Sunday, 14 October 2012

Recording and producing video tutorials with Camtasia Studio

Several colleagues of mine have decided to start producing tutorial videos.

Good on em!

I promised some of them that I would produce a short guide to help them get started with Camtasia Studio.

Here is the video.

I have included the transcript below.

I hope you find it useful. There are more tutorial videos in production.


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Transcript



In this short video, I would like to show you how to record and produce video tutorials using Camtasia Studio.

As a Microsoft Certified Trainer or MCT, I am eligible for a free copy of Camtasia Studio, so it makes sense for me to use it.

When installing Camtasia, you are prompted to add a Camtasia toolbar into Powerpoint.

I wouldn't recommend this as I have found it problematic.

The feature begins a recording as soon as you start your Powerpoint presentation.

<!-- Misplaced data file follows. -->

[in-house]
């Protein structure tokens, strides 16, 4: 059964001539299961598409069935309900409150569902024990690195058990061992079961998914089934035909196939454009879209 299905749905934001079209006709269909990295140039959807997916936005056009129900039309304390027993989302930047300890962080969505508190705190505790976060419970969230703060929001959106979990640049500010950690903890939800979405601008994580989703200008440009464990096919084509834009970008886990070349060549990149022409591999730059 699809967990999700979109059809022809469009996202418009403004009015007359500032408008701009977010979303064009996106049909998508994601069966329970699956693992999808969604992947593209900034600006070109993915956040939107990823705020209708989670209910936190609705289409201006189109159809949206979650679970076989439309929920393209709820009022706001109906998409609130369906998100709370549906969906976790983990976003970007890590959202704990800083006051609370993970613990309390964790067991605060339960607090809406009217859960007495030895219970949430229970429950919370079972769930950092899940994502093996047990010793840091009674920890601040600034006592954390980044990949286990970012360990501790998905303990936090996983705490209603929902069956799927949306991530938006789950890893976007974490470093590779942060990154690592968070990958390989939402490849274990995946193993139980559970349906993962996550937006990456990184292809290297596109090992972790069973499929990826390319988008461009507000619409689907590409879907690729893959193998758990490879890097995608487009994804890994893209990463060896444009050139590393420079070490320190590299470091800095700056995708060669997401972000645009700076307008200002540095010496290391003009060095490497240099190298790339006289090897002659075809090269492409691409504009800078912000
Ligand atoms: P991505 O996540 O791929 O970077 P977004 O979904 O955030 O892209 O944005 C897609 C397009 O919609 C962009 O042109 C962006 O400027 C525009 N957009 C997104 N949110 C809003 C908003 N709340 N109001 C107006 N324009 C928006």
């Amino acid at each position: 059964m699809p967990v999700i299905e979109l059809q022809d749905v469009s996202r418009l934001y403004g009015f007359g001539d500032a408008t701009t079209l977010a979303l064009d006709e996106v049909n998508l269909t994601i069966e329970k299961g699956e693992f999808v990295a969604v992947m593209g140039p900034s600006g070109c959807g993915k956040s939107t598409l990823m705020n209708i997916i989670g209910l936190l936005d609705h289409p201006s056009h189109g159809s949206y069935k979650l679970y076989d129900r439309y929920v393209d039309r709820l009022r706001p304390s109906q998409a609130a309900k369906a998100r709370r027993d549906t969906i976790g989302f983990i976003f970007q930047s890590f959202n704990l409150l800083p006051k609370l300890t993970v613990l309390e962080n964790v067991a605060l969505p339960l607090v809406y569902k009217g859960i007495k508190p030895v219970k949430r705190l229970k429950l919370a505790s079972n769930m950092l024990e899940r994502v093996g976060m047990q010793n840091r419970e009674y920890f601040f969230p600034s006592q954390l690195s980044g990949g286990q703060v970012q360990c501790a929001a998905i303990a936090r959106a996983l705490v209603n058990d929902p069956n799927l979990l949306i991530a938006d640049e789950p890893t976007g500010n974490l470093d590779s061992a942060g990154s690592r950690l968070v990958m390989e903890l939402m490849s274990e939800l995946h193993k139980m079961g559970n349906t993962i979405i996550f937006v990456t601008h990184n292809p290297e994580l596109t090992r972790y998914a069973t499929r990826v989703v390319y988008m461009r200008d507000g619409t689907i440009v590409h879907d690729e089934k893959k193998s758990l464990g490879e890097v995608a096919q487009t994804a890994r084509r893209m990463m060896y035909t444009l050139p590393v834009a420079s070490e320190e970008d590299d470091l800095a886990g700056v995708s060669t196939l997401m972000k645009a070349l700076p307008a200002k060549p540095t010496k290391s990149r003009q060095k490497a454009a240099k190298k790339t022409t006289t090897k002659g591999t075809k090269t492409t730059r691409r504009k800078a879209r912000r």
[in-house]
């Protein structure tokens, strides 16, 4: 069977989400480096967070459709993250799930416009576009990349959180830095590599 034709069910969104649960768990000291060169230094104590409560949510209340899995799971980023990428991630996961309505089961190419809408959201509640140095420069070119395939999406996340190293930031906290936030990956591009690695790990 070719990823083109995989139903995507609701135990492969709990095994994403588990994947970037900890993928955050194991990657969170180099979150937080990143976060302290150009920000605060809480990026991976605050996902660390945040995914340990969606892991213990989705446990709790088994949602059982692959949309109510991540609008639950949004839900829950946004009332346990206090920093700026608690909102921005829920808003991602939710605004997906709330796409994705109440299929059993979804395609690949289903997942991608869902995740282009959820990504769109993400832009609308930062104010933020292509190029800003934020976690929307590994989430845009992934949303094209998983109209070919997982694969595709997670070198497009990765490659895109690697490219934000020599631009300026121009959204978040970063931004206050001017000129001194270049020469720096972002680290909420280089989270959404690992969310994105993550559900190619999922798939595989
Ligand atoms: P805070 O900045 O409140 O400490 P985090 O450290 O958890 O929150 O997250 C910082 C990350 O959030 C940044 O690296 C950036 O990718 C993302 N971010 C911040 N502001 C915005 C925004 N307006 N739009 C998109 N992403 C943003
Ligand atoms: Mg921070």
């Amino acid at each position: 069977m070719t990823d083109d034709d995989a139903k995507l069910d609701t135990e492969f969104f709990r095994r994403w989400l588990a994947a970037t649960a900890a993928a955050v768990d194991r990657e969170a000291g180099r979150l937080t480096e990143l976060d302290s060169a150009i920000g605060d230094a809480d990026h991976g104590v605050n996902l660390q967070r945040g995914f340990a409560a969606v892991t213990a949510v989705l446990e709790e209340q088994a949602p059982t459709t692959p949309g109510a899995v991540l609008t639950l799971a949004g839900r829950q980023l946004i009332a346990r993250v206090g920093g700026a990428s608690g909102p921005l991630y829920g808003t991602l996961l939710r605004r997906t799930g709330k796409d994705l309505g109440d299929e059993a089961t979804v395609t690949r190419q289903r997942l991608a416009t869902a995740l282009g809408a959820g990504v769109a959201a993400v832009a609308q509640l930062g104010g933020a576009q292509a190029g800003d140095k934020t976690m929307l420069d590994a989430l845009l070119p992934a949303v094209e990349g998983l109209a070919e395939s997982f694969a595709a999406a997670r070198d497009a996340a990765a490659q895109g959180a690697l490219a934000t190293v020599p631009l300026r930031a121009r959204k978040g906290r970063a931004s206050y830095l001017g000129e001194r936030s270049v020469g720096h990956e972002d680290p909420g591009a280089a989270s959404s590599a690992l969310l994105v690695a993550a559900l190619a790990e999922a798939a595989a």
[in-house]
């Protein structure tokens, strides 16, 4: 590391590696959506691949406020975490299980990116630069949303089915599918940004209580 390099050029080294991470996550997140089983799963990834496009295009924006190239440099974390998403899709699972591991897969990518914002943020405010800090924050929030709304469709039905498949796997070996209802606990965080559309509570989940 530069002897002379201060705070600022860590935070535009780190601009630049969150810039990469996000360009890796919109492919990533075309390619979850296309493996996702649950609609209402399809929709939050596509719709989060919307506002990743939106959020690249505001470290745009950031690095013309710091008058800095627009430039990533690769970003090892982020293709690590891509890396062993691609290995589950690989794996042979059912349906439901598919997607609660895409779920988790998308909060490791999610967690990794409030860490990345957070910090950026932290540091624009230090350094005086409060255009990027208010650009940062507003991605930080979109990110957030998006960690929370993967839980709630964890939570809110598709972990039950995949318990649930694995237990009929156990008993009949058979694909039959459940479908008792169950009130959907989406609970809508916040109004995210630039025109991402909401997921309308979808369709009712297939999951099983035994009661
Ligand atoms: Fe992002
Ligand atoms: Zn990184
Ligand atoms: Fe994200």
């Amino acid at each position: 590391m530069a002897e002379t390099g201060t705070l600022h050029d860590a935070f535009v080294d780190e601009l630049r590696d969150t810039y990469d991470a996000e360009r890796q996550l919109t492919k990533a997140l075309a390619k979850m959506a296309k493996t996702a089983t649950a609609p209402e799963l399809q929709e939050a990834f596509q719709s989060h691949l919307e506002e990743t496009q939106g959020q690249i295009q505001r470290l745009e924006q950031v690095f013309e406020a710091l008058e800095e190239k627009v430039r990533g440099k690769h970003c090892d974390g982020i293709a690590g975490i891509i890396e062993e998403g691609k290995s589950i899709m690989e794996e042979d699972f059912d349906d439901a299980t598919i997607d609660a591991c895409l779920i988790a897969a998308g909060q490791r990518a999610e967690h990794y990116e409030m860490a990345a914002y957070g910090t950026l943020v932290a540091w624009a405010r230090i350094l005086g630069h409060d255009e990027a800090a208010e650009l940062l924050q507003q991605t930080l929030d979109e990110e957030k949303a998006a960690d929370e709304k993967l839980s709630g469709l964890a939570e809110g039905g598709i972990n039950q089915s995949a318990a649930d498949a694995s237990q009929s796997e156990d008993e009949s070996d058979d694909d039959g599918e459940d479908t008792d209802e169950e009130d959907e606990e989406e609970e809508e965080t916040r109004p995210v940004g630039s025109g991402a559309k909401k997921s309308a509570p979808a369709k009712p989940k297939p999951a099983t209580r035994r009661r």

It then prompts you to stop recording if you press the Esc key. For example, when jumping out of Powerpoint to do a demo. Which I do quite a lot.

For that reason, I do not install this feature.

Furthermore, I have also had Powerpoint crash one me with this feature installed.

To record a session, you will use Camtasia Recorder.

This program will record your whole screen or a predefined region.

It also takes other inputs such as an external microphone and web cam.

Although Camtasia recorder can use a built in Microphone, I find that I get better audio if I use a desktop microphone or headset.

The web cam is useful if you want Picture in Picture.

For instance where the viewer can see a small window with you speaking whilst the main area shows what you are doing on the screen.